Malcolm: I think we're seeing, in the European Union, a big crisis, as to “who are you?”. Look at Britain. Was it European as it has been for the last 45 years? Or is it in fact something distinct, something very different? And it decided three or four years ago to go in their different way and is now in a terribly difficult way is trying to work out what that means. Hungary is in a different way. When I first studied in Hungary, it was in the communist era and everyone, in more intellectual and artistic life, had a common understanding. They wanted to get rid of the Communists. The only problem in 1989 when the Russians promptly packed up and left, was that everyone had suddenly become different. Some wanted to go on an American-like, capitalistic path. Others wanted a more moderated balance, kind of an economy, as you had in Western Europe. And so, countries go through those points. I'd suggest that Poland and Hungary - as a couple of the states that are particularly being singled out at the moment for a lot of comment, increasingly rubbing up against some of the core tenets of the European Union, in terms of issues like the rule of law and the liberalism of democracy - those countries are still trying to find their way, and in so doing, starting to create further ways within the grand vision, which was the European Union. I don't know where it will go, except I’d suggest it has to be gentle in trying to find the continuing identity of the 27 remaining countries of the European Union. It's difficult because it does get back to issues of nationalism and Bartók wasn't a Hungarian nationalist in the form that although he collected a lot of Hungarian folk music, wrote lots of pieces inspired by folk music. He also did that with Romanian and Slavic music. He was actually called a Danube Basin composer. Like Zoltán Kodály, we were much more strictly Hungarian. They drew the lines at the borders. Even the borders were changing, of course, in his life, and there are differences in the way different people feel. It's a bit the way I feel about being Australian. It's a wonderful gift, to have, especially in these moments in world history. But that doesn't mean that everything you're doing is not going to, sometimes be critical of Australia, where you sometimes look for other options. I don't wear all Australian clothes, I'm afraid. And I don’t think it’s disloyal. I think you, probably it’d be a little inartistic if I didn’t. We've got those issues of identity to work through, and they're closer to the surface now, I think, than they have been for 50 or so years.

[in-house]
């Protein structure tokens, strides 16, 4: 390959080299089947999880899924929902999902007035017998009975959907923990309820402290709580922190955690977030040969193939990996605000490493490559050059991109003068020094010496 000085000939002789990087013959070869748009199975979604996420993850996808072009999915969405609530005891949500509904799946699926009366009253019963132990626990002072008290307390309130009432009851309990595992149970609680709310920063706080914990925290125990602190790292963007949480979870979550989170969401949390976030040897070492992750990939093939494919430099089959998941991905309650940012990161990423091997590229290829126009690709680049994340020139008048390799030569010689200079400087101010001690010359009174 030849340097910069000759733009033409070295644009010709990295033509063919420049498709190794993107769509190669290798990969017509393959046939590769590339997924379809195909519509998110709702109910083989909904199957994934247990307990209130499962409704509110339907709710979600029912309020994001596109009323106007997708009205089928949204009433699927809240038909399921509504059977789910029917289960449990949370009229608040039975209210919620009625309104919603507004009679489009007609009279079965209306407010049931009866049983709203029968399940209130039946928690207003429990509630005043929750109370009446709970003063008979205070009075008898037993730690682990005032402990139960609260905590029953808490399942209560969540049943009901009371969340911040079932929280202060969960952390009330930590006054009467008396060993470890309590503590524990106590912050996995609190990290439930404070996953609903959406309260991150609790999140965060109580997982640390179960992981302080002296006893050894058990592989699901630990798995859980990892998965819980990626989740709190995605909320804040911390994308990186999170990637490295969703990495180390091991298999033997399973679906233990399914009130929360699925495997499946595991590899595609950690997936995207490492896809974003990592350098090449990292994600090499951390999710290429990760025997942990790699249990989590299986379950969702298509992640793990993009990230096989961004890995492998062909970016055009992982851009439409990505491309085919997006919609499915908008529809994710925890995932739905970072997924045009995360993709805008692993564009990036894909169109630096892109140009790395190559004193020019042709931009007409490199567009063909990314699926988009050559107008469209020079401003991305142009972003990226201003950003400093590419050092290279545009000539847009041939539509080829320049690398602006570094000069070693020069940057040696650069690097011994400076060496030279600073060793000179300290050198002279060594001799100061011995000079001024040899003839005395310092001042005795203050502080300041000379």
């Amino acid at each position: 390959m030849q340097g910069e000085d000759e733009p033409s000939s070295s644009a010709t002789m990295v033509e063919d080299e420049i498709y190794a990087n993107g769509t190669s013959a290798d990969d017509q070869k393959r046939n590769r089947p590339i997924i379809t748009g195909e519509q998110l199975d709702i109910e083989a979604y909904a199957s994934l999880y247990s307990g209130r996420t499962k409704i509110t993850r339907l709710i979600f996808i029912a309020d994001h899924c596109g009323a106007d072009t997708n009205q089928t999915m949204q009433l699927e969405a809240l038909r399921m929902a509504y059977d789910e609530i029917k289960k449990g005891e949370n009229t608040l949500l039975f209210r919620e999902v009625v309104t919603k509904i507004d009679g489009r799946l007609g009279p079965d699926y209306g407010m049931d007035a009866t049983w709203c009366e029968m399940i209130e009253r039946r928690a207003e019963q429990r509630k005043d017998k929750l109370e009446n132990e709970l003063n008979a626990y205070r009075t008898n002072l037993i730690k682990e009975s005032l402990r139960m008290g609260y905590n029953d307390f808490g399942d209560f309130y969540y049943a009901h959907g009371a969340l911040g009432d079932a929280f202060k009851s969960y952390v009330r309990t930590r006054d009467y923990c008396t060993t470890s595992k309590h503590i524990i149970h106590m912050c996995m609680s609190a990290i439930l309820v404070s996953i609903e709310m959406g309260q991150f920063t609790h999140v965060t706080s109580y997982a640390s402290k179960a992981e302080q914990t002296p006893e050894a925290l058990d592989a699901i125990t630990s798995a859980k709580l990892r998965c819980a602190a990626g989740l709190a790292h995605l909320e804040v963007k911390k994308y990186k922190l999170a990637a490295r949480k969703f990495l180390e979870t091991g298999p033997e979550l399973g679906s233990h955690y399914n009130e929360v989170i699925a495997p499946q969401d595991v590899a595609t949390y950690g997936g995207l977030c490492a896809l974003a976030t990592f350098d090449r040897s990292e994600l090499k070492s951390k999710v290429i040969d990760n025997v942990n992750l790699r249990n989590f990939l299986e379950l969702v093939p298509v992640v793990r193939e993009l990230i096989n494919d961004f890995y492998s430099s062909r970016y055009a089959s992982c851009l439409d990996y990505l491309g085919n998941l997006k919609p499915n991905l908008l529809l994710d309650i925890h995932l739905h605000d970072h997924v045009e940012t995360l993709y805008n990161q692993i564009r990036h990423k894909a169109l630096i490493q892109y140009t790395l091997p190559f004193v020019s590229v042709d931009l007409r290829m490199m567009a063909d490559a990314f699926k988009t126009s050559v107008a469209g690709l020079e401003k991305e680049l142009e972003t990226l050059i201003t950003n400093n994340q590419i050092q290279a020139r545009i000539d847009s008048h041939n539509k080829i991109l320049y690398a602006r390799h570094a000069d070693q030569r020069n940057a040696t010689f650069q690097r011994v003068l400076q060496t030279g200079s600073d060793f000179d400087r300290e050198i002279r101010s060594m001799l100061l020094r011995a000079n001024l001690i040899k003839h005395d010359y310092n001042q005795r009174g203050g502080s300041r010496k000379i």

Paul: You said something a moment ago, and it might be a nice way to wrap up this, as ever, fascinating conversation. I remember not so long ago, and I can't even remember what the piece is, but I wrote something, and as so often happens, I ask for your response to things that I write, Malcolm. And you said you found my depiction of the Communist era a little bit ‘comic book’, that it was almost, you know, the comic book villain. And you just said a moment ago about studying in communist Hungary when you were a younger man and having great experiences off that country and culture in pre-1989 times. So, I wonder if that's a nice way for you to land the plane, if you like, on this conversation about exiles and about how cultures change and can shift. In Hungary's case, you know, in the space of only 30 years or so?